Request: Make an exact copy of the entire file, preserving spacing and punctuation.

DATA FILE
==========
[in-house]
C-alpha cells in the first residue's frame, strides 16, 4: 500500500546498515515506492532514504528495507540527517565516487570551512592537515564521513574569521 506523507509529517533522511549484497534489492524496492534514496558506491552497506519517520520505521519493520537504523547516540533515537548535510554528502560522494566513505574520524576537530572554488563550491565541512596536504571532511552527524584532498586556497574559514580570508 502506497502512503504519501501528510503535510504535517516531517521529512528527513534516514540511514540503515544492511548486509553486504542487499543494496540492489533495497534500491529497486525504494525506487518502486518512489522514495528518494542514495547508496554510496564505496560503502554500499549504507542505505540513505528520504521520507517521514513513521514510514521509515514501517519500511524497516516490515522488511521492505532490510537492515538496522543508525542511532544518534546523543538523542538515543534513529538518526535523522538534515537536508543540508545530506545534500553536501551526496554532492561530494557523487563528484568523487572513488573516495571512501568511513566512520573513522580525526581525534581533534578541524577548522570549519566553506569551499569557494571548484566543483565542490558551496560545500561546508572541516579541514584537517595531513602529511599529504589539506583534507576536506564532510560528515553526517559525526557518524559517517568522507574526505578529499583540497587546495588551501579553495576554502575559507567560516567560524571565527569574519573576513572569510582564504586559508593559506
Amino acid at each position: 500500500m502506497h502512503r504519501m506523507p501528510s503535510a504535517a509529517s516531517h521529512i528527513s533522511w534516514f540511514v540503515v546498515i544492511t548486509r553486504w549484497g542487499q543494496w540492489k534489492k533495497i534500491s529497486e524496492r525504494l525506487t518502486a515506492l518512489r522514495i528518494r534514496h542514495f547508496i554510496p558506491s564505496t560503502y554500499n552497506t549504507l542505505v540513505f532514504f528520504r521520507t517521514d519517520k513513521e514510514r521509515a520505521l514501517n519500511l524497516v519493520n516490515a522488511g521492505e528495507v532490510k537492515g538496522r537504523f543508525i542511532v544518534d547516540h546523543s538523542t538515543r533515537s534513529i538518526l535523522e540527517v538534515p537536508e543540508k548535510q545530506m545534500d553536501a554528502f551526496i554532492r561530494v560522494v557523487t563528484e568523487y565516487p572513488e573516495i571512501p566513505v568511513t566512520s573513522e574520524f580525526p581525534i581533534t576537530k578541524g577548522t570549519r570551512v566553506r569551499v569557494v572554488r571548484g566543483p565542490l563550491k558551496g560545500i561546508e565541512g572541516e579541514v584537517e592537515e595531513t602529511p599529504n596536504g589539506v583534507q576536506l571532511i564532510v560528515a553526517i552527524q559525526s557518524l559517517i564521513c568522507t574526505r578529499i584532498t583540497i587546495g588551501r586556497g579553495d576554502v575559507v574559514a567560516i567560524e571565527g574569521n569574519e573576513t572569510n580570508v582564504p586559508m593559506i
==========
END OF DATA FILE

[in-house]
C-alpha cells in the first residue's frame, strides 16, 4: 500500500546498515515506492532514504528495507540527517565516487570551512592537515564521513574569521 506523507509529517533522511549484497534489492524496492534514496558506491552497506519517520520505521519493520537504523547516540533515537548535510554528502560522494566513505574520524576537530572554488563550491565541512596536504571532511552527524584532498586556497574559514580570508 502506497502512503504519501501528510503535510504535517516531517521529512528527513534516514540511514540503515544492511548486509553486504542487499543494496540492489533495497534500491529497486525504494525506487518502486518512489522514495528518494542514495547508496554510496564505496560503502554500499549504507542505505540513505528520504521520507517521514513513521514510514521509515514501517519500511524497516516490515522488511521492505532490510537492515538496522543508525542511532544518534546523543538523542538515543534513529538518526535523522538534515537536508543540508545530506545534500553536501551526496554532492561530494557523487563528484568523487572513488573516495571512501568511513566512520573513522580525526581525534581533534578541524577548522570549519566553506569551499569557494571548484566543483565542490558551496560545500561546508572541516579541514584537517595531513602529511599529504589539506583534507576536506564532510560528515553526517559525526557518524559517517568522507574526505578529499583540497587546495588551501579553495576554502575559507567560516567560524571565527569574519573576513572569510582564504586559508593559506
Amino acid at each position: 500500500m502506497h502512503r504519501m506523507p501528510s503535510a504535517a509529517s516531517h521529512i528527513s533522511w534516514f540511514v540503515v546498515i544492511t548486509r553486504w549484497g542487499q543494496w540492489k534489492k533495497i534500491s529497486e524496492r525504494l525506487t518502486a515506492l518512489r522514495i528518494r534514496h542514495f547508496i554510496p558506491s564505496t560503502y554500499n552497506t549504507l542505505v540513505f532514504f528520504r521520507t517521514d519517520k513513521e514510514r521509515a520505521l514501517n519500511l524497516v519493520n516490515a522488511g521492505e528495507v532490510k537492515g538496522r537504523f543508525i542511532v544518534d547516540h546523543s538523542t538515543r533515537s534513529i538518526l535523522e540527517v538534515p537536508e543540508k548535510q545530506m545534500d553536501a554528502f551526496i554532492r561530494v560522494v557523487t563528484e568523487y565516487p572513488e573516495i571512501p566513505v568511513t566512520s573513522e574520524f580525526p581525534i581533534t576537530k578541524g577548522t570549519r570551512v566553506r569551499v569557494v572554488r571548484g566543483p565542490l563550491k558551496g560545500i561546508e565541512g572541516e579541514v584537517e592537515e595531513t602529511p599529504n596536504g589539506v583534507q576536506l571532511i564532510v560528515a553526517i552527524q559525526s557518524l559517517i564521513c568522507t574526505r578529499i584532498t583540497i587546495g588551501r586556497g579553495d576554502v575559507v574559514a567560516i567560524e571565527g574569521n569574519e573576513t572569510n580570508v582564504p586559508m593559506i